• Dependability - This point really does trump every other consideration, and if you had asked me in 2017, if I would choose a CCP, I would have said no, and HELL NO!. I have been watching the evolution of this pistol on this forum and elsewhere, and it has been amazing to watch how Walther actually turned a pig's ear into a silk purse. Just follow the CCP complaints threads on this forum, and you quickly notice how the massive numbers of complaints about the 1st gen CCPs drop to a trickle late in the 2017. The complaints dropped even further when the 9mm version of the CCP M2 arrived, and then dropped to almost no "real" reliability complaints after the CCP M2 .380 launched.
I can say without hesitation, that for my wife at least, I don't think there is a better pistol choice for her... She loves it!

 

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I started my wife with a S&W M&P22C. She became familiar with it. Handling, shooting, loading, clearing jams.
She is accurate dealy with it with quick follow up shots.
That said, she qualified for her CCW permit with my Ruger SR9 which she laid claim to. It is now her home defense handgun.
Since getting her permit we have acquired a Ruger EC9s for her as well as a Walther CCP M1 9mm. Both have been flawless.

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.22lr is garbage for self defense because it’s weak and also unreliable. It’s OK for the range.
 

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And yet the British issued the Walther PP 22LR (the L66 A1) to their troops in Ireland as an off duty carry piece during the troubles.


94369
 

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And yet the British issued the Walther PP 22LR (the L66 A1) to their troops in Ireland as an off duty carry piece during the troubles.


View attachment 94369

And 9x18 was standard issue for a lot of eastern European police and military for a long time. Times change, people change, the drugs people are on change, the guns bad guys have change. 9x18 or .22 is probably not a horrible choice against unarmed perpetrators who might be high on cocaine or weed.
 

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I took my conceal carry class and my instructor didn't approve of my choice of weapon.
While .22 LR is better than a sharp stick its not going to be the best option. Practice with your current pistol to build up your skill but try to find a local range where you can rent some different guns and calibers. You'll find something you like with more power than a .22 without too much difficulty. There are a lot of good choices available.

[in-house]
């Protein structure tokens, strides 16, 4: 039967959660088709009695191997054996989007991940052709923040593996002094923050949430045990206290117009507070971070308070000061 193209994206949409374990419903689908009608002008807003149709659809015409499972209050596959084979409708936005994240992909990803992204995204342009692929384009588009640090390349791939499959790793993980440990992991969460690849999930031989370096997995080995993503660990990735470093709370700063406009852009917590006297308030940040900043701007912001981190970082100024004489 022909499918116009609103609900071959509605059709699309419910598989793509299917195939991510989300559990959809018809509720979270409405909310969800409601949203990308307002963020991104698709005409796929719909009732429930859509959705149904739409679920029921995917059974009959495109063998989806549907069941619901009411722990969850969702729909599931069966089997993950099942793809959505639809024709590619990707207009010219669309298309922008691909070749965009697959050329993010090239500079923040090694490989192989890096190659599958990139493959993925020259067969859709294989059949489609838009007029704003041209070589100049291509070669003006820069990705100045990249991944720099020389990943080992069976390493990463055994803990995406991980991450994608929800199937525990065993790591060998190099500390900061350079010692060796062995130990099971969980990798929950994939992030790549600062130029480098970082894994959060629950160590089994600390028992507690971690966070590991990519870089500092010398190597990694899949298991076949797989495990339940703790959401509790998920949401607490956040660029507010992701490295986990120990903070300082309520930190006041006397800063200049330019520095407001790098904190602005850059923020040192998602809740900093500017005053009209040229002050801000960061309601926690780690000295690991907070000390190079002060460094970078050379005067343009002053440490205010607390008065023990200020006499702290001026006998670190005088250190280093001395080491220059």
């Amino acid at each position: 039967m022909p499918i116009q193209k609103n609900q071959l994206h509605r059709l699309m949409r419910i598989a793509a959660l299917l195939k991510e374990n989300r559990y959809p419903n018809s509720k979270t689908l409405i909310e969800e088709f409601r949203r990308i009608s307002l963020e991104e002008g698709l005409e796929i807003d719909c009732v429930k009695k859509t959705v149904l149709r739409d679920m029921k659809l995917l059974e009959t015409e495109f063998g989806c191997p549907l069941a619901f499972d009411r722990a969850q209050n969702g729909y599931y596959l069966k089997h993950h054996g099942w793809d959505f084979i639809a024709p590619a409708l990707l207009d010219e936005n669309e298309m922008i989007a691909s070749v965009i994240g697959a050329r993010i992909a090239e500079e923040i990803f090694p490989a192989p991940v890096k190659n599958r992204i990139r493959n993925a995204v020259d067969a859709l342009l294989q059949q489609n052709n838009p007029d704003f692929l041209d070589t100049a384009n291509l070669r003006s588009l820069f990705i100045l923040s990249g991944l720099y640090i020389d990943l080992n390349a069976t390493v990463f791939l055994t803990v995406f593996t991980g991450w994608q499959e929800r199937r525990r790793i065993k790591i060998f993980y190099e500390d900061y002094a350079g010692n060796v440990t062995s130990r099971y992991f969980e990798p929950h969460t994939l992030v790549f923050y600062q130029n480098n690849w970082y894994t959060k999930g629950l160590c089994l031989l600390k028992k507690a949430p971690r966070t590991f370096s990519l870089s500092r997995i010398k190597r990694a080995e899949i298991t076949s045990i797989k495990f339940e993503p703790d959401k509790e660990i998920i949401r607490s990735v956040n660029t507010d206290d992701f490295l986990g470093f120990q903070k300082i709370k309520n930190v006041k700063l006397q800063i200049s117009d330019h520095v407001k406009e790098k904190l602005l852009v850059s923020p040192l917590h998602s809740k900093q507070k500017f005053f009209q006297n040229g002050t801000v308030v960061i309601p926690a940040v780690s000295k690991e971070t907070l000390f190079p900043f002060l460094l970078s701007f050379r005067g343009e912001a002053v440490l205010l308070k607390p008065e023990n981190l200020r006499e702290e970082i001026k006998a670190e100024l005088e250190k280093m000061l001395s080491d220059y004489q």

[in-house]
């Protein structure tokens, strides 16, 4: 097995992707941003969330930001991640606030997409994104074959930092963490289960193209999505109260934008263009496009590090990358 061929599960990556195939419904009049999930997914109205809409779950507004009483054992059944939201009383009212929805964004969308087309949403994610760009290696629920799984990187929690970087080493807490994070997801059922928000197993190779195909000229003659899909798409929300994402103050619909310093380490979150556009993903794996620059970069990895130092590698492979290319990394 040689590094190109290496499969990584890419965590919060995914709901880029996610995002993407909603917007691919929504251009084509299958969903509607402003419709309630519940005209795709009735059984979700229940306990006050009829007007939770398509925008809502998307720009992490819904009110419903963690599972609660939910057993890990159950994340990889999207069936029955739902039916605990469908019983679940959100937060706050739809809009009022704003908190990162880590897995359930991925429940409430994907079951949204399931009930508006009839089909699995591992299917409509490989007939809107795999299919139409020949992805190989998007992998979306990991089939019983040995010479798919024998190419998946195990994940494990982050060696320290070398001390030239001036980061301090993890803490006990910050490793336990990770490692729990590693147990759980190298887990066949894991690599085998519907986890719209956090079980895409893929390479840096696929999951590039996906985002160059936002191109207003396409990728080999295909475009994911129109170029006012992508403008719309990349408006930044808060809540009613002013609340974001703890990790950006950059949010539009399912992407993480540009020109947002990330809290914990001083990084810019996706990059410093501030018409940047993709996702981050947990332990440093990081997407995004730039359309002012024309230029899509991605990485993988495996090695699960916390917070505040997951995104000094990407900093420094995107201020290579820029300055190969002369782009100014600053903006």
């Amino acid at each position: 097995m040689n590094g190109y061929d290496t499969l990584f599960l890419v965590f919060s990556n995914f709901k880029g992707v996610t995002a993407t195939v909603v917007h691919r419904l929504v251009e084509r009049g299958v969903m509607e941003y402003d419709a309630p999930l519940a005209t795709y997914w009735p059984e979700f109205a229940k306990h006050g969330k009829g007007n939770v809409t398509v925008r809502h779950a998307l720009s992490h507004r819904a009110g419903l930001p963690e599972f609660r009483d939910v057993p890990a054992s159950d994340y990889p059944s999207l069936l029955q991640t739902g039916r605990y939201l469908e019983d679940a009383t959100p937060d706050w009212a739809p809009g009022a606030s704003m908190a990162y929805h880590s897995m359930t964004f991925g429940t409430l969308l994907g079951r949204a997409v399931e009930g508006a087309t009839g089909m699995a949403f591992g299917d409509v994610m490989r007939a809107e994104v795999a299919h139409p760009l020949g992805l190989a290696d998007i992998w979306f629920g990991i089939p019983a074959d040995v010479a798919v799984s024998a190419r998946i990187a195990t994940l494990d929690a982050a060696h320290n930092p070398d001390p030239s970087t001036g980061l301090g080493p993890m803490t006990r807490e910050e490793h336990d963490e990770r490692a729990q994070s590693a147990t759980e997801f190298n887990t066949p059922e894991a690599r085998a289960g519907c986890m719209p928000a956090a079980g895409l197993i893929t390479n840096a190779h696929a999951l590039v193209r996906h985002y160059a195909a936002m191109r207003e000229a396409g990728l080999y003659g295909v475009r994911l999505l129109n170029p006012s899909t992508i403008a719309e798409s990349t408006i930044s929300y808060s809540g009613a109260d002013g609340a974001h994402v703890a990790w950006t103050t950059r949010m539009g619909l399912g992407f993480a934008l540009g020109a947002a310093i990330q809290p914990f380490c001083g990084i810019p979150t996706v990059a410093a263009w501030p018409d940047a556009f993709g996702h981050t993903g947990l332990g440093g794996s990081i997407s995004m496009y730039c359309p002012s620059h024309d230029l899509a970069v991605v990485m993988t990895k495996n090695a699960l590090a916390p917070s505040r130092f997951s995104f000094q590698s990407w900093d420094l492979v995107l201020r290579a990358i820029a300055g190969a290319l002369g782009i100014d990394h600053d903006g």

Since it sounds like you have a Walther P22 you may want to consider a Walther PK380. It's similar in size and function but chambered in the more powerful .380 ACP cartridge.

My wife on the other hand qualified with a Ruger LCR .38 Special. Shooting 50 rounds was hard on her hands.
Your wife is a tough woman. I have fired 50 rounds in a range session through my LCR .38 once. By the time I was finished everything from my fingertips to my elbow was either tingling or numb.
 

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I bought my first gun myself.At my local Gun show.. I told him it was for self defense. He said the p22 long rifle was perfect for that. I took my conceal carry class and my instructor didn't approve of my choice of weapon. I see why now looking up if it will stop an attacker ?? my husband argues its good for self defense. I said babe do you want to bet my life on it . I want a .38 but he thinks this will do the job . Im not so confident

welcome to WaltherForums Brandywine. There is a lot to learn about handling firearms properly.....especially handguns. Getting a small semi auto .22 is a great way to start. Everyone needs a .22 of some style anyway. The ammo is relatively inexpensive, you can shoot a whole magfull or two for what one round of center fire stuff costs. There is nothing that will help you learn how to handle a pistol better than some lessons and plenty of shooting. It doesn't matter what caliber you have if you can't hit anything with it. And if you have some dud rounds, or some jams.....great. You need to learn how to deal with those too because they can happen with any semi auto of any caliber or make. Pull the trigger and it doesn't go bang.....ah, but did you jerk the pistol in anticipation of it firing? All of that is important. If you are jerking it when it didn't fire....you are jerking it when firing. So, I've got no problem with getting a .22 and doing plenty of shooting with it. When and if you step up to a larger caliber semi....it will all be much the same.